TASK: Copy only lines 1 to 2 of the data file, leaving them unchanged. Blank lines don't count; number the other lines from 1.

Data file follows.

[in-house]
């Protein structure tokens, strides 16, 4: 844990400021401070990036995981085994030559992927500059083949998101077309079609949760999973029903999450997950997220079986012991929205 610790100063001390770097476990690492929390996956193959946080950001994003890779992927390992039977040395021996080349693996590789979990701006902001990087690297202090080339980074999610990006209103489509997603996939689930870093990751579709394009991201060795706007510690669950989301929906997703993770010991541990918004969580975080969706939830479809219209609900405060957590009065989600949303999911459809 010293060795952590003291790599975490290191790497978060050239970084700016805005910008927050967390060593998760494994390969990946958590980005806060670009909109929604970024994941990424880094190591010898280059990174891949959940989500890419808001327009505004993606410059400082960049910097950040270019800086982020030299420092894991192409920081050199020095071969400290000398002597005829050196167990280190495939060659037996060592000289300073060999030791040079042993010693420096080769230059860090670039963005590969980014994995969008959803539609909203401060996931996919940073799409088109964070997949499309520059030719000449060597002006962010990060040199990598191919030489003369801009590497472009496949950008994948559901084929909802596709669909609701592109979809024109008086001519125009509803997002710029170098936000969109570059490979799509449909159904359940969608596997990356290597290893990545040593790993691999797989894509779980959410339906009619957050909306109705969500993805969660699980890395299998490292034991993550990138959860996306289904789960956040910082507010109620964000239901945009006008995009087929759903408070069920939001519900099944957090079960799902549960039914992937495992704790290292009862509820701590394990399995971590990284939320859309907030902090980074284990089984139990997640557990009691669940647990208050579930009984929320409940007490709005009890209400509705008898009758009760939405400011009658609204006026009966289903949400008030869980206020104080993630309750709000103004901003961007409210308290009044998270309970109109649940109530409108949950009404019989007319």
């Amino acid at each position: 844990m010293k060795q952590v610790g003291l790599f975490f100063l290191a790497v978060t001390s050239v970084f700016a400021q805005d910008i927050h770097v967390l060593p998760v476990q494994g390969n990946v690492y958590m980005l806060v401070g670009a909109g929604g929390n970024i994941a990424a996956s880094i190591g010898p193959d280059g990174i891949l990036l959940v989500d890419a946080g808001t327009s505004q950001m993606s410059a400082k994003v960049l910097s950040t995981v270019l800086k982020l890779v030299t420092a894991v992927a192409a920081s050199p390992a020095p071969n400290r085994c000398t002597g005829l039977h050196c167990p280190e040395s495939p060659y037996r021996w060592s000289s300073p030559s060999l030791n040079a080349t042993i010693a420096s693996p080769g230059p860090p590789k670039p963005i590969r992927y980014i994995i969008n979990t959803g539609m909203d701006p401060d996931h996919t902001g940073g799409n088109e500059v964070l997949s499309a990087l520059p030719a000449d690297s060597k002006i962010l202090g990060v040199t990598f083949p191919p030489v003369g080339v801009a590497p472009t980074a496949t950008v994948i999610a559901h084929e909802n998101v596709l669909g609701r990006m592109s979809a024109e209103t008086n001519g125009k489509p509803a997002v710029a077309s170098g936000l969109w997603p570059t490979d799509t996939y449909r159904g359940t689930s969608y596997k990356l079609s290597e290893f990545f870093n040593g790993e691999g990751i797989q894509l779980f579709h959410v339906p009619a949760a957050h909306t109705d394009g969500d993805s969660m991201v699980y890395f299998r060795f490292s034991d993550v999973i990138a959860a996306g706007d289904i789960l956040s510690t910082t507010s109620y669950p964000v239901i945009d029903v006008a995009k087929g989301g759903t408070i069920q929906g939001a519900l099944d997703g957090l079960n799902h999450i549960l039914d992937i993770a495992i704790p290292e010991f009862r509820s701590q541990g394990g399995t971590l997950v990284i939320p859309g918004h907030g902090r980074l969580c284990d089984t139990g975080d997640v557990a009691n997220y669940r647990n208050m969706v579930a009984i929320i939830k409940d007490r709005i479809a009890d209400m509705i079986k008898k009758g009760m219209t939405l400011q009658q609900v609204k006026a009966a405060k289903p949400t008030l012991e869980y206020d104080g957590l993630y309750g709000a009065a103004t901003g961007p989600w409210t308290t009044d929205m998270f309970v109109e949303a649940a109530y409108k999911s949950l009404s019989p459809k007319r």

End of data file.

[in-house]
């Protein structure tokens, strides 16, 4: 844990400021401070990036995981085994030559992927500059083949998101077309079609949760999973029903999450997950997220079986012991929205 610790100063001390770097476990690492929390996956193959946080950001994003890779992927390992039977040395021996080349693996590789979990701006902001990087690297202090080339980074999610990006209103489509997603996939689930870093990751579709394009991201060795706007510690669950989301929906997703993770010991541990918004969580975080969706939830479809219209609900405060957590009065989600949303999911459809 010293060795952590003291790599975490290191790497978060050239970084700016805005910008927050967390060593998760494994390969990946958590980005806060670009909109929604970024994941990424880094190591010898280059990174891949959940989500890419808001327009505004993606410059400082960049910097950040270019800086982020030299420092894991192409920081050199020095071969400290000398002597005829050196167990280190495939060659037996060592000289300073060999030791040079042993010693420096080769230059860090670039963005590969980014994995969008959803539609909203401060996931996919940073799409088109964070997949499309520059030719000449060597002006962010990060040199990598191919030489003369801009590497472009496949950008994948559901084929909802596709669909609701592109979809024109008086001519125009509803997002710029170098936000969109570059490979799509449909159904359940969608596997990356290597290893990545040593790993691999797989894509779980959410339906009619957050909306109705969500993805969660699980890395299998490292034991993550990138959860996306289904789960956040910082507010109620964000239901945009006008995009087929759903408070069920939001519900099944957090079960799902549960039914992937495992704790290292009862509820701590394990399995971590990284939320859309907030902090980074284990089984139990997640557990009691669940647990208050579930009984929320409940007490709005009890209400509705008898009758009760939405400011009658609204006026009966289903949400008030869980206020104080993630309750709000103004901003961007409210308290009044998270309970109109649940109530409108949950009404019989007319």